Jan 5, 2022 - Economy & Business

Workers still have all the power

Data: Bureau of Labor Statistics via FRED, Axios calculations; Chart: Danielle Alberti/Axios

Sometimes companies fire workers. Other times workers fire companies — and that's what happened to a stunning degree in 2021.

Driving the news: Government data published Tuesday showed that a record-high 4.5 million Americans quit their jobs in November.

  • The flip side of that is that employers were not firing people. Only 1.37 million workers were laid off or otherwise discharged, well below levels in the strong pre-pandemic economy.

Why it matters: Right now, employers are loath to dismiss their workers, knowing how hard it will be to replace them. That tilts the job market toward labor.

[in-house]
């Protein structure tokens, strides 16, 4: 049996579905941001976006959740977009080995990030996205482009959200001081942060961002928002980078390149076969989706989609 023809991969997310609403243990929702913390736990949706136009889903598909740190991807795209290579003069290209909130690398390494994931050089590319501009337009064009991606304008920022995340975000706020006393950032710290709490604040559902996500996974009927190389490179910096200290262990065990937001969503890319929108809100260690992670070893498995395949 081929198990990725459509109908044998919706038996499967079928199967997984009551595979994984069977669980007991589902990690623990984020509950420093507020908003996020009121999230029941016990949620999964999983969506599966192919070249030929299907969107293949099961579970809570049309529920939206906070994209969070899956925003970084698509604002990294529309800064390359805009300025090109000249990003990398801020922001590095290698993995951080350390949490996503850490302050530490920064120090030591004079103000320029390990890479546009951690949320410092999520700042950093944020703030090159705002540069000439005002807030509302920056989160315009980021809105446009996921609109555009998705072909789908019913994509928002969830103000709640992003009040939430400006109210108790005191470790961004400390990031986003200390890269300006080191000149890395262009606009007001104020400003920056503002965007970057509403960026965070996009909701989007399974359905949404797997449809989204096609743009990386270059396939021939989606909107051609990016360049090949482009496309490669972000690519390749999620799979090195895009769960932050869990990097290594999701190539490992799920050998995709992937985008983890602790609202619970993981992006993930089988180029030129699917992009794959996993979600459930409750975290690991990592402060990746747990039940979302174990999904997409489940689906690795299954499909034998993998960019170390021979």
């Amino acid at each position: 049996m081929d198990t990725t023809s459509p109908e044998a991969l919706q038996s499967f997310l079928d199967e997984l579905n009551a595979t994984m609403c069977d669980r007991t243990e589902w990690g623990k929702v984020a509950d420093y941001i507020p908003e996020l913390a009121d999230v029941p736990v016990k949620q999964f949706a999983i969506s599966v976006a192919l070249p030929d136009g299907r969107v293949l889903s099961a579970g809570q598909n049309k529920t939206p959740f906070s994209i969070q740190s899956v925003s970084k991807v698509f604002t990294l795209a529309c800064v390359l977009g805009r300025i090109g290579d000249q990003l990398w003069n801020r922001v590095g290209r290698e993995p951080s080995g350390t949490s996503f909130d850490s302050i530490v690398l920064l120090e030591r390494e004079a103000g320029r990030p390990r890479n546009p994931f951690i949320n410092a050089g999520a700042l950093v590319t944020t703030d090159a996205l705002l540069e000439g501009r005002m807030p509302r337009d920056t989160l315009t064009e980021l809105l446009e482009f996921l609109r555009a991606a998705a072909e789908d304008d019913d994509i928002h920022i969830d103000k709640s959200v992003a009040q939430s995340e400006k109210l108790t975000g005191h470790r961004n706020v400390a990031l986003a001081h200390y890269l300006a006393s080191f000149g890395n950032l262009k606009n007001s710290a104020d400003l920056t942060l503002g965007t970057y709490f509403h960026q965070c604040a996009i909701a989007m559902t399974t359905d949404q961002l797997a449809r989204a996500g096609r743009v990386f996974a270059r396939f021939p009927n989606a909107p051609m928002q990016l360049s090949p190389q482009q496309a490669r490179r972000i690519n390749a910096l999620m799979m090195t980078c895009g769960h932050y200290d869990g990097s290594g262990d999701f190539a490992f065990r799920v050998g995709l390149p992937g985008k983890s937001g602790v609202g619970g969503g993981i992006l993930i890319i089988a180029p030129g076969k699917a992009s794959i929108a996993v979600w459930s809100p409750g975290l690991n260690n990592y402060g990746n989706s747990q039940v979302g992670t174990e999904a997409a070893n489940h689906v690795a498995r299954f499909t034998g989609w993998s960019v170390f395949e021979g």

A different way to capture who has the power in the job market is to look at the ratio of people who quit their job to those who were discharged involuntarily. Aaron Sojourner, a labor economist at the University of Minnesota, calls this the "labor leverage ratio."

  • This ratio hit an extraordinary 3.31 in November, higher than it has been in the two decades of government data. Translation: More than three times as many workers quit their job as were fired.

The big picture: Even in previous strong job markets, this measure never reached anywhere close to these levels. It had only exceeded 2 for three months in early 2019. In the booming job market of December 2000, it was a mere 1.43.

  • "I like building the measure around job separations, a high-stakes, cleanly-measured concept," Sojourner tells Axios. "When workers' outside options improve, quits rise. When employers' improve, discharges rise. When workers' improve faster than employers', the ratio rises."

The bottom line: The Great Resignation is real and ongoing — and the flip side is employers doing everything they can to hold on to their workers.

Go deeper: CEOs join the Great Resignation

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